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Insight Into Benami Transactions (Prohibition) Amendment Act, 2016

An article on the Benami Transactions (Prohibition) Amendment Act, 2016

The article covers the background, legislative history, Key aspects, Officers’ Responsibilities and FAQs.

The article can be found here- https://taxguru.in/income-tax/insight-benami-transactions-prohibition-amendment-act-2016.html

Cashless Economy and the Role of Banks

Traditionally, Indian Economy had been an economy where cash has been the King in the settlement between various parties. This was mainly because organized banking had not spread throughout the length and breadth of the country.

However, the nationalization of the banks in the year 1969, by the Central Government to some extent had increased the reach of banks in the hinterland and to a great extent reduced the dependence of people from the clutches of unorganized rural bankers whose primary method of dealing was in cash.
Moreover, settling transactions in cash was easy and presented instant liquidity. However, on the flip side, many of the transactions were not captured by the revenue generating systems, thereby resulting in loss of revenue from both direct and indirect taxes to the exchequer. However, the nationalization of the banks in the year 1969, by the Central Government to some extent had increased the reach of banks in the hinterland and to a great extent reduced the dependence of people from the clutches of unorganized rural bankers whose primary method of dealing was in cash.

Identifying the weakness in cash-based system and to make the transactions more transparent was the need of the hour. To curtail the shadow economy and put a break on cash transaction, Honorable Prime Minister Narendra Modi Ji, brought in a series of measures to crack down on cash transactions, so that the revenue generating transactions could be captured by the revenue generating systems.
The hidden agenda in this, was to put a break on counterfeit currency which had flooded the market due to patronization from enemy countries, which ultimately found their way into terror activities directed against India by destroying its economy. Identifying the weakness in cash-based system and to make the transactions more transparent was the need of the hour. To curtail the shadow economy and put a break on cash transaction, Honorable Prime Minister Narendra Modi Ji, brought in a series of measures to crack down on cash transactions, so that the revenue generating transactions could be captured by the revenue generating systems.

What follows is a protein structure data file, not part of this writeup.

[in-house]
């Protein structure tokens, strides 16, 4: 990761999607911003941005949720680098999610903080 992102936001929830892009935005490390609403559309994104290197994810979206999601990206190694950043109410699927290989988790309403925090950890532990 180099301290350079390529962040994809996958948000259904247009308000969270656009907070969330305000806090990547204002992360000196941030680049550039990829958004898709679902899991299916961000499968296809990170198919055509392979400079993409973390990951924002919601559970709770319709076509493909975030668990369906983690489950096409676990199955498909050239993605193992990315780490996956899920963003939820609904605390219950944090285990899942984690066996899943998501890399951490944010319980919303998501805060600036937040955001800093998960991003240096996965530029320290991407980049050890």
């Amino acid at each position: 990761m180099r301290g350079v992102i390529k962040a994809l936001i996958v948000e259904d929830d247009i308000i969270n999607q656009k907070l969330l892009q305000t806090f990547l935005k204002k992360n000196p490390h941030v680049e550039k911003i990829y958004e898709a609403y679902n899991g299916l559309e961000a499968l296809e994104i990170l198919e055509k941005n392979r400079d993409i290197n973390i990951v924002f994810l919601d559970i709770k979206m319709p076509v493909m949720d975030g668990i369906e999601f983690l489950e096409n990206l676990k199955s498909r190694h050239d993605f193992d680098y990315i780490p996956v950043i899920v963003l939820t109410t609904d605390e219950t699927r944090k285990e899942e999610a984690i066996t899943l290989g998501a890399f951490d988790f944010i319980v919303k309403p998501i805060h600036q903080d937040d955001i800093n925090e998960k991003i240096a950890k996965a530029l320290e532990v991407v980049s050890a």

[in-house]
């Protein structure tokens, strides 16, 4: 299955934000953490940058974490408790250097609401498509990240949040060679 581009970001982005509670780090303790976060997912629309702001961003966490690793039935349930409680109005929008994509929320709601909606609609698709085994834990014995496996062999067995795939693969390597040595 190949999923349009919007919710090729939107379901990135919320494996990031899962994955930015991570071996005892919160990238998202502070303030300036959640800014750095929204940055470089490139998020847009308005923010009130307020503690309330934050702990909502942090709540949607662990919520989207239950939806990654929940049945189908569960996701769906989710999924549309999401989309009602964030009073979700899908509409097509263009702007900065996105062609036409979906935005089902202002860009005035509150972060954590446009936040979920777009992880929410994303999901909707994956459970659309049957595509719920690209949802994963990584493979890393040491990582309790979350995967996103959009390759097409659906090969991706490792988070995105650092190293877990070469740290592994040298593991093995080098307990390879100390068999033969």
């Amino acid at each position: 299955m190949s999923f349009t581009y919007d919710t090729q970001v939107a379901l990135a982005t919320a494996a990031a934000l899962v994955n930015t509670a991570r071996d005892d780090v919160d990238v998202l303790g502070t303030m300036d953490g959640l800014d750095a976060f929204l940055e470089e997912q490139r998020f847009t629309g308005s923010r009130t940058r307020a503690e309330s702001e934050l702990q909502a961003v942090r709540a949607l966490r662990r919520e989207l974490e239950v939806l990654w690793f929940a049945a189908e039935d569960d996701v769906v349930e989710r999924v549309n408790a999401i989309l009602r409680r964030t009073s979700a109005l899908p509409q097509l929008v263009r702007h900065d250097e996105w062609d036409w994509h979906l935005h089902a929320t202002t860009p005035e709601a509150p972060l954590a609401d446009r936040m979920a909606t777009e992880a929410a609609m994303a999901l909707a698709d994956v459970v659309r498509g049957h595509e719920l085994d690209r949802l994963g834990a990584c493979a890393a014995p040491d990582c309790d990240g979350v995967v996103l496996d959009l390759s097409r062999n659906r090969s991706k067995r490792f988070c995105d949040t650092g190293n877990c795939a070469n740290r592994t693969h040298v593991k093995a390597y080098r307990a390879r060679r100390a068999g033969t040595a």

Honorable Prime Minister Narendra Modi, visualized that an economy based on cashless transactions, would be in national interest and made it a priority for his Government.
By emphasizing on cashless transactions, the Government wanted people settling transactions to move away from cash-based settlement to digital settlement, where money is moved electronically. This method does not mean that cash will not be there, but it means that its presence and dependence is reduced.
Following the vision of the Honorable Prime Minister Narendra Modi, the Reserve Bank of India (RBI) and the Government have brought out several policy measures for the spread of awareness and implementing Electronic payments(e-payment). As a fallout, the Indian Government started promoting the non-cash transactions medium like prepaid card, Internet banking, mobile banking and wallets, Unified Payments Interface (UPI) and so on.

The opening of such accounts also facilitated cashless transactions in the hinterland of India and other policy features that benefited the people of the country include non-maintenance of minimum balance, cash backs and incentive for payments at petrol pumps, online merchants etc. resulting in a huge success among rural  and urban masses.

In addition to this the Government has also brought in various amendments, into Income tax Act, 1961 to curb cash transactions.  Some of them are dealt with below in brief

  • Tracking & curbing cash transactions and strengthening third party reporting mechanism: Quoting of PAN made mandatory for sale or purchase of any goods/services above Rs. 2 Lakh.
  • Restriction on cash transactions of Rs. 2 lakh or more (Section 269ST of I.T. Act)
  • No deduction under section 80G, if cash donation exceeds Rs. 2,000 w.e.f. 01.04.2018, restriction on donations of Rs.2000/- or more to political parties otherwise than by a bank account or through electoral bonds.
  • Restriction on cash transactions of Rs. 2 lakh or more (Section 269ST of I.T. Act)
  • Mandating that a person who has an account (other than a time deposit and a Basic Saving Bank Deposit Account) maintained with a banking company or a cooperative bank shall furnish his PAN or Form No. 60 etc.
  • In assessing certain presumptive business transactions u/s 44AD/44ADA the profits were taxed at 8% for cash receipts as against 6% for bank transactions.